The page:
“Walking by faith, not sight means fixing our eyes on what is eternal.”
In the words of journalist Marvin Olasky in “A Matter of Seeing,” “When we see that the world is spiritually as well as materially populated, every aspect of life looks different. That’s why Christianity isn’t a hobby, and why life is more than the sum of our diversions.” Walking by faith, not sight means looking beyond to the unchanging orbs of reality rather than trying to navigate our way using shifting clouds as points of reference.
And when we perceive reality as it is, we become more perceptive about what counts in life. We realize that, as followers of Jesus, we can’t lose, whatever we face. Whether we’re “at home in the body or away from it” (alive on earth or alive with Jesus in heaven), we’re going to be well-looked-after by God. Either way, “We make it our goal to please him” (2 Cor. 5:9, NIV).
To walk by faith, not sight means to be perceptive of reality as it is and to view life through this eternal perspective.
As we saw earlier, walking by faith, not sight was no vacation from experiencing pain and trouble. If anything, walking by faith in Jesus got Paul in way more trouble than he’d ever experienced in his life. But being “hard-pressed,” “perplexed,” “persecuted,” and “struck down” was also no reason for Paul or us to despair. Walking by faith, not sight makes a person resilient when they face difficulties:
“But we have this treasure in jars of clay to show that this all-surpassing power is from God and not from us. We are hard pressed on every side, but not crushed; perplexed, but not in despair; persecuted, but not abandoned; struck down, but not destroyed. We always carry around in our body the death of Jesus, so that the life of Jesus may also be revealed in our body.” (2 Cor. 4:7–10, NIV)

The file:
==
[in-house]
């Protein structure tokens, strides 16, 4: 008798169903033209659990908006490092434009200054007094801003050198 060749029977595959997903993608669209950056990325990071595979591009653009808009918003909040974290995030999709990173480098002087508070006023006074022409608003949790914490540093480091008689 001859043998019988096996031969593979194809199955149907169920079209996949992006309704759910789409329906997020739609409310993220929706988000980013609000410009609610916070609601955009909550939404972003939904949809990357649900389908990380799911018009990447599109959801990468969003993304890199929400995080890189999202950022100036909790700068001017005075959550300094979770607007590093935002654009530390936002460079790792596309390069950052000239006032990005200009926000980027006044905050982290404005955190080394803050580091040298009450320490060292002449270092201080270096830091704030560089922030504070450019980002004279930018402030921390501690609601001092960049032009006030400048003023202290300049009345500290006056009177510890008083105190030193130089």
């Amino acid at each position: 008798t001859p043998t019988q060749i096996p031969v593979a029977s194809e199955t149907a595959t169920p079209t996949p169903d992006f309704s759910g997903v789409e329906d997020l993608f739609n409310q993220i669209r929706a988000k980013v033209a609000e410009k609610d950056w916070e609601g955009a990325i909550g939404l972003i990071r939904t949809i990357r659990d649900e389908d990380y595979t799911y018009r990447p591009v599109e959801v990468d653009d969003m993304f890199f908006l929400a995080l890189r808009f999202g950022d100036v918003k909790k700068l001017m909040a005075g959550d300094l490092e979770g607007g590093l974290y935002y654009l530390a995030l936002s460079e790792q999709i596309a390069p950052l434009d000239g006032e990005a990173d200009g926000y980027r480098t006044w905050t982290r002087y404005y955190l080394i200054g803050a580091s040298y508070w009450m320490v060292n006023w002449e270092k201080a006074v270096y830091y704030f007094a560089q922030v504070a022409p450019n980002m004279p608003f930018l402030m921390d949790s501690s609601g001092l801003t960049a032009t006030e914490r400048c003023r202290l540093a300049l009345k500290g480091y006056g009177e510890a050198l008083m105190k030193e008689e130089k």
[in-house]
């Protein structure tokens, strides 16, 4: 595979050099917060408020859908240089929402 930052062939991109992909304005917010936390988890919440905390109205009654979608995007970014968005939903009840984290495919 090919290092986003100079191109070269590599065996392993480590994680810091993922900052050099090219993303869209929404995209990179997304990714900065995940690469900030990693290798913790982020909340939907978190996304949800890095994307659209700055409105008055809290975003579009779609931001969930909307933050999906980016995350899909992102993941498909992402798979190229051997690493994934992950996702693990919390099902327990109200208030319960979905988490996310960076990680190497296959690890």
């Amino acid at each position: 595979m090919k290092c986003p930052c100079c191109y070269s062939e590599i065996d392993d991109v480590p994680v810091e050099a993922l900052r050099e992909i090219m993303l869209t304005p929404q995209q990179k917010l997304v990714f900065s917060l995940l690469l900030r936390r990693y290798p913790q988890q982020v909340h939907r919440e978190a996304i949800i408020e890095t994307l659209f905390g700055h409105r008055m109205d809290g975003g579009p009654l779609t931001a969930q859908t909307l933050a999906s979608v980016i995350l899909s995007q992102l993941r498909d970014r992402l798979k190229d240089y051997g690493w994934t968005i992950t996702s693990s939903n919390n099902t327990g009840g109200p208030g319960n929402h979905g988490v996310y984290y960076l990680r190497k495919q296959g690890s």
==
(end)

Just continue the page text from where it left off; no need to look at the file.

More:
People who walk by faith don’t lose heart, even when life is collapsing around them:
“Therefore we do not lose heart. Though outwardly we are wasting away, yet inwardly we are being renewed day by day. For our light and momentary troubles are achieving for us an eternal glory that far outweighs them all. So we fix our eyes not on what is seen, but on what is unseen, since what is seen is temporary, but what is unseen is eternal.” (2 Cor. 4:16–18, NIV)
“For our light and momentary troubles are achieving for us an eternal glory that far outweighs them all.”
This resilience is fueled by faith in a God who redeems broken things and turns them into treasure. He takes the disappointments of our lives—the fruit that fell to the earth and rotted—digs into them and finds seeds for growing Christlikeness in our lives. It is this Christlikeness which restores God’s glory in us. As Paul put it: “Christ in you, the hope of glory” (Col. 1:27, NIV). Being “hard-pressed,” “perplexed,” “persecuted,” and “struck down” are all woven into God’s grand plan that “the life of Jesus may also be revealed in our body” (2 Cor. 4:10, NIV).
To walk by faith, not sight means to face difficulties with resilience, knowing that God uses the tough times to grow Christlikeness in us.
Walking by faith, not sight makes us more engaged with the world around us, not less. For faith teaches us to see people as being of the part of reality which has eternal significance. Walking by faith means that we “regard no one from a worldly point of view” (2 Cor. 5:16a, NIV). As such, we treat people as the most important earthly item on the calendar:
“We are therefore Christ’s ambassadors, as though God were making his appeal through us. We implore you on Christ’s behalf: Be reconciled to God.” (2 Cor. 5:20, NIV)
To see reality in its full scope is to see people in all their eternal significance. Ironically, walking by faith, not sight means really seeing people for the first time.